Operation Stirling Castle

This order was to be given in the event of trouble and would result in the district being sealed off and all males between 15 and 35 in the area of the incident being held for interrogation plus photographing and finger printing. When the next incident did occur, a grenade thrown at a foot patrol, Portcullis was ordered and Crater was sealed off and the thrower pursued. The Jocks went in hard and their methods prompted a series of complaints to the British High Commission and a smear campaign against the Argylls and Mitchell, led by dissidents and prompted by the Egyptian Intelligence Service. Once again the timidity of the GOC in Aden, Major General Tower and the British government's desire to "play down" any trouble, led to Mitchell being ordered to take a softer line and that in future, all searches and interrogations had to be made with the Arab Police present. Recognising this mood, the Arab Police became less intimidated by the soldiers and the terrorists felt that they could restart their bombing campaign. Brigade HQ also insisted that the battalion attended a ceremonial parade at the Arab Police barracks which left a very bad taste in the mouths of the Argylls.

Mitchell ordered that kilts should be worn at the parade and added, an order to “shoot at anything not wearing a kilt that stepped out of line". On the 18th July a terrorist was shot by a patrol and on the 21st Lance Corporal William Orr was shot dead by a sniper while inspecting an observation post above the market place.  The Argylls immediately surrounded the building from where the shots were fired and searched for the sniper and his weapon neither was found. One Arab tried to break out from the cordon around the building and was shot dead.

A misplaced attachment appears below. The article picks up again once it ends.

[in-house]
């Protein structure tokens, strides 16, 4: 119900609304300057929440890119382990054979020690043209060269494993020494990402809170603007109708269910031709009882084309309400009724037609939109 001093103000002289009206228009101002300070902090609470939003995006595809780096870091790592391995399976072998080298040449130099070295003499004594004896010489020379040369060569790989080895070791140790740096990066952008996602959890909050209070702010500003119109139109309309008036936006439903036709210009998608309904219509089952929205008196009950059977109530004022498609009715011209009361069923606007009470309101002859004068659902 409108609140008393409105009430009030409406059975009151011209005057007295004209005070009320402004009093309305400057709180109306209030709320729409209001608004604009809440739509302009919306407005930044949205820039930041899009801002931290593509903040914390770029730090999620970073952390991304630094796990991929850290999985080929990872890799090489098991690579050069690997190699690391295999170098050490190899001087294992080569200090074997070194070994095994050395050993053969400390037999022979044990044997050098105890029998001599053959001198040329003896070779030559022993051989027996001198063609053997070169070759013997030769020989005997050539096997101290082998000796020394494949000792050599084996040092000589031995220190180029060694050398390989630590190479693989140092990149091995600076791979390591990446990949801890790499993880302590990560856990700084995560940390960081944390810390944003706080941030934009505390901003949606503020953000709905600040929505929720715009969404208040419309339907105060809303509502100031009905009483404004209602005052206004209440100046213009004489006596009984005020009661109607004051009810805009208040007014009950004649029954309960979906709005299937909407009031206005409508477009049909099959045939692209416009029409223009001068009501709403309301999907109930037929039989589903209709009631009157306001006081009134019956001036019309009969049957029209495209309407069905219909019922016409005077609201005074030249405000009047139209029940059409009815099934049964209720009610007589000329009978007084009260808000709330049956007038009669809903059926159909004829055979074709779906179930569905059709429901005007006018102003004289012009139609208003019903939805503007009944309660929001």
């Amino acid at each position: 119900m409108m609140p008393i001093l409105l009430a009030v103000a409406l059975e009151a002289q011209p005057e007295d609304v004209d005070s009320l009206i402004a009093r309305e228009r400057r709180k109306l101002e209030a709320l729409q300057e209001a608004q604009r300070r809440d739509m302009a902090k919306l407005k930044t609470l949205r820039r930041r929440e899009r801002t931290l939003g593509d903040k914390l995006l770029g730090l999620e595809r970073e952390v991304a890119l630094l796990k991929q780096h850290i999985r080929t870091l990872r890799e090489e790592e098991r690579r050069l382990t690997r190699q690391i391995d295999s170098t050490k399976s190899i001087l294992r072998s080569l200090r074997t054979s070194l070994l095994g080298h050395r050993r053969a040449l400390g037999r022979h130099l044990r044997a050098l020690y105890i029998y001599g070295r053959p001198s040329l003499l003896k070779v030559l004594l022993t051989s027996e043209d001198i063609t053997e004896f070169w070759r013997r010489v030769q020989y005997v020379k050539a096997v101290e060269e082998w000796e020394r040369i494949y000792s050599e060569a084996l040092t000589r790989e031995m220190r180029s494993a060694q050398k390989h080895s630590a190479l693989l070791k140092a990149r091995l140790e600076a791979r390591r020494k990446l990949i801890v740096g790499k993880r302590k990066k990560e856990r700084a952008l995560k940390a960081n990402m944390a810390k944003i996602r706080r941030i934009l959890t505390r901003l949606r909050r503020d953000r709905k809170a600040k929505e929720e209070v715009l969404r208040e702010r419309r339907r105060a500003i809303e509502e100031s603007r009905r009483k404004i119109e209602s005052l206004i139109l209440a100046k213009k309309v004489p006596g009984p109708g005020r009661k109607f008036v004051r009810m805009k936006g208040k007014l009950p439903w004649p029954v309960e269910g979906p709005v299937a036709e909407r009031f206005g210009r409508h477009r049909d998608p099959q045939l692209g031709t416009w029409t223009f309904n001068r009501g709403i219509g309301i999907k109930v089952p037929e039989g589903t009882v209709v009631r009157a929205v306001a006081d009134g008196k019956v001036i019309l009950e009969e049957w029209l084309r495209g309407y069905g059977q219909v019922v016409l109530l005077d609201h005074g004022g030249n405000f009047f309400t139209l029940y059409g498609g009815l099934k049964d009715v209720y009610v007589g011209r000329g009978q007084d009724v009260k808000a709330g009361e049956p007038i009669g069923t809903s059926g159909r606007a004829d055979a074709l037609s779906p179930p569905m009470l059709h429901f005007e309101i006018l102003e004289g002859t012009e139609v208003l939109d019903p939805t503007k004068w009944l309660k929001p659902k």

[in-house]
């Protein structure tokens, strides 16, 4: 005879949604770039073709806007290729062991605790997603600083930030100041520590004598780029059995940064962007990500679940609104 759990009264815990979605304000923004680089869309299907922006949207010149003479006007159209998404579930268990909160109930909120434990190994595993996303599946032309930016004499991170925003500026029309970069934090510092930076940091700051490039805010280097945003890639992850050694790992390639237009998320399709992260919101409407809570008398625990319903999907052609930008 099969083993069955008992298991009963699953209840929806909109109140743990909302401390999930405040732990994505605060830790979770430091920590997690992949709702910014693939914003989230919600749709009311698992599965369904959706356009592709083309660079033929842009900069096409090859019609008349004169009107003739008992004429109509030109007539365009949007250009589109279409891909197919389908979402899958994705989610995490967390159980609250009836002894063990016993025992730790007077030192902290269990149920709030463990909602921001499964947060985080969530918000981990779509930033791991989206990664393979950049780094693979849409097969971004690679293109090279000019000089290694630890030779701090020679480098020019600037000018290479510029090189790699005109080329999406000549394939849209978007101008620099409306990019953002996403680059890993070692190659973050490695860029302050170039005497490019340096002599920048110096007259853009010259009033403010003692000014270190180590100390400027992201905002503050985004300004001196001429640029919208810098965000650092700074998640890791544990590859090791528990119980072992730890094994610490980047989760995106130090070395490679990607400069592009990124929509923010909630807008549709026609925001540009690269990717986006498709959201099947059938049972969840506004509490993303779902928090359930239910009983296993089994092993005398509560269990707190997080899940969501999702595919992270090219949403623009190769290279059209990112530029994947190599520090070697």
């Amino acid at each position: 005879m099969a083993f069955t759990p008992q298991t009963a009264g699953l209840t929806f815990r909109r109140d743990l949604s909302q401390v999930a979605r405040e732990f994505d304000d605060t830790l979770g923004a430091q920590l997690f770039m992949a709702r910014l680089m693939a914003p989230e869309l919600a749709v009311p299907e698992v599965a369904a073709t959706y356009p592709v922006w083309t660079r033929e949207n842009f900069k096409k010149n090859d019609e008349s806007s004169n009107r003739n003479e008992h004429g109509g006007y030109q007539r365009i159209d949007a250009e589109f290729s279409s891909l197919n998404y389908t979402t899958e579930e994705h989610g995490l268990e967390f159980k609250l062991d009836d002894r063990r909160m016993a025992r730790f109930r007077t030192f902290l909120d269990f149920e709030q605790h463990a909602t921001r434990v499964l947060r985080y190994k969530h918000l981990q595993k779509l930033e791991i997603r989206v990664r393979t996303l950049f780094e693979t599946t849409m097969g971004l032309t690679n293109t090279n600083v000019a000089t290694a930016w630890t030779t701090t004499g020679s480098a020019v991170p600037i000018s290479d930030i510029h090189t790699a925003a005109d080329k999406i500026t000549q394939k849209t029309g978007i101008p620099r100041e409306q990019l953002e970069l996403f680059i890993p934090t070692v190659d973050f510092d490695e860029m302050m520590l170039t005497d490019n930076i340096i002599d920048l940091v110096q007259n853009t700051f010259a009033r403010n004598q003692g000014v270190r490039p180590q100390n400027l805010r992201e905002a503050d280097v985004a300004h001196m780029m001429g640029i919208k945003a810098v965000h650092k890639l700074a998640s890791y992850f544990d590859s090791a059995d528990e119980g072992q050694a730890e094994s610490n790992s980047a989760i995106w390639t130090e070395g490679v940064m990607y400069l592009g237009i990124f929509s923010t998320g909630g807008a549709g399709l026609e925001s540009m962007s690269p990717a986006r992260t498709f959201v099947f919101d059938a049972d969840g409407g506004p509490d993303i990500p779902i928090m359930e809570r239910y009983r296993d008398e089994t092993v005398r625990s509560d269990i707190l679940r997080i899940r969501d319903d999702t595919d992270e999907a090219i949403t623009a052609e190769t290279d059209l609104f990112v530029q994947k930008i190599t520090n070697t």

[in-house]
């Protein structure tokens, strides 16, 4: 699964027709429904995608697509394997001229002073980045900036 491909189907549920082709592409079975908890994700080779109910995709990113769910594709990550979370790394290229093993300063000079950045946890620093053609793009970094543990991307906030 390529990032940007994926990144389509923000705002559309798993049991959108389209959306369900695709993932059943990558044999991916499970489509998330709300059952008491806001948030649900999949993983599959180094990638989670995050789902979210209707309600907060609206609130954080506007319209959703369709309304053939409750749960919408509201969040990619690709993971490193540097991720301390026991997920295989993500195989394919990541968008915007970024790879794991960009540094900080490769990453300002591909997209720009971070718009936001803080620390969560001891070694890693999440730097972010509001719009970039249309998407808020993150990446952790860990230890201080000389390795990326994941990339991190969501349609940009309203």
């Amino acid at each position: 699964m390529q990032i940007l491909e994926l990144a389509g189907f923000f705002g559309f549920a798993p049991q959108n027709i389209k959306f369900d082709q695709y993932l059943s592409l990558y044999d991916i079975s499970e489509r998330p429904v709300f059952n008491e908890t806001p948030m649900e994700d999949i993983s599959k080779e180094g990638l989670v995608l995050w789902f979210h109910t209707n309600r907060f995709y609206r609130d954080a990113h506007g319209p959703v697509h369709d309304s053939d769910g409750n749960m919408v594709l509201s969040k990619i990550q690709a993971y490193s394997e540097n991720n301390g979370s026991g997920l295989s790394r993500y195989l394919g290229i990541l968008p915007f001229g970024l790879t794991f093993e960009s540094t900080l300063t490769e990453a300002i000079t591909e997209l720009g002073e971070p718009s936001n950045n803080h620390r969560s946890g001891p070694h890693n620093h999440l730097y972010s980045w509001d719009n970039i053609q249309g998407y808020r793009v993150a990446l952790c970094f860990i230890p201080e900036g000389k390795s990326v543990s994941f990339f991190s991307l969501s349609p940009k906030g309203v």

The next day a patrol from D Company was moving down a side alley and stopped to question an Arab who was acting suspiciously. The Arab panicked and tried to grab one of the Argyll's rifles and both men fell to the floor in the struggle. The Argyll could not fire his weapon in the confined space and killed the Arab with his bayonet. This was seen by the British authorities as an uncalled for act of brutality and new orders were issued to the Argylls stating that bayonets were no longer to be taken on patrol, infuriating the soldiers who felt that their hands were being tied.

This timidity by the British High Command was again seen as weakness by the terrorists who embarked on yet more attacks. On the 23rd, an armed terrorist was shot dead and the next day a grenade was thrown at an Argyll patrol. Grenades were now being thrown at patrols regularly and the terrorists would hide in mosques before and after the attacks knowing that troops were forbidden from entering places of worship. If they suspected that a terrorist was hiding in a mosque, the soldiers would have to call the Arab Police to carry out the search. This was seen as useless as the police would turn up many hours later and find nothing. Mitchell came up with the idea of stationing snipers on the roofs of buildings overlooking the entrances to the mosques, but this meant that he had to reduce the number of men in the various observation posts throughout the area. To overcome this he had dummies made complete with glengarries to occupy the vacant positions and fool the watchers as to the actual strength of the posts.

At 9.49 on the morning of the 24th, the first grenade of the day was thrown and another at 9.58. At 9.59 two terrorists were shot dead by snipers as they ran back into the mosques and a third was killed following another incident later in the day. The mosques were no longer a safe haven. The attacks increased in intensity with grenade, mortar and rocket attacks becoming more and more frequent. By the end of August the Argylls had suffered five killed and eighteen wounded, they in turn had killed twenty terrorists and wounded five. Indiscriminate bombing by the terrorists had resulted in twenty five civilian deaths and many more injured.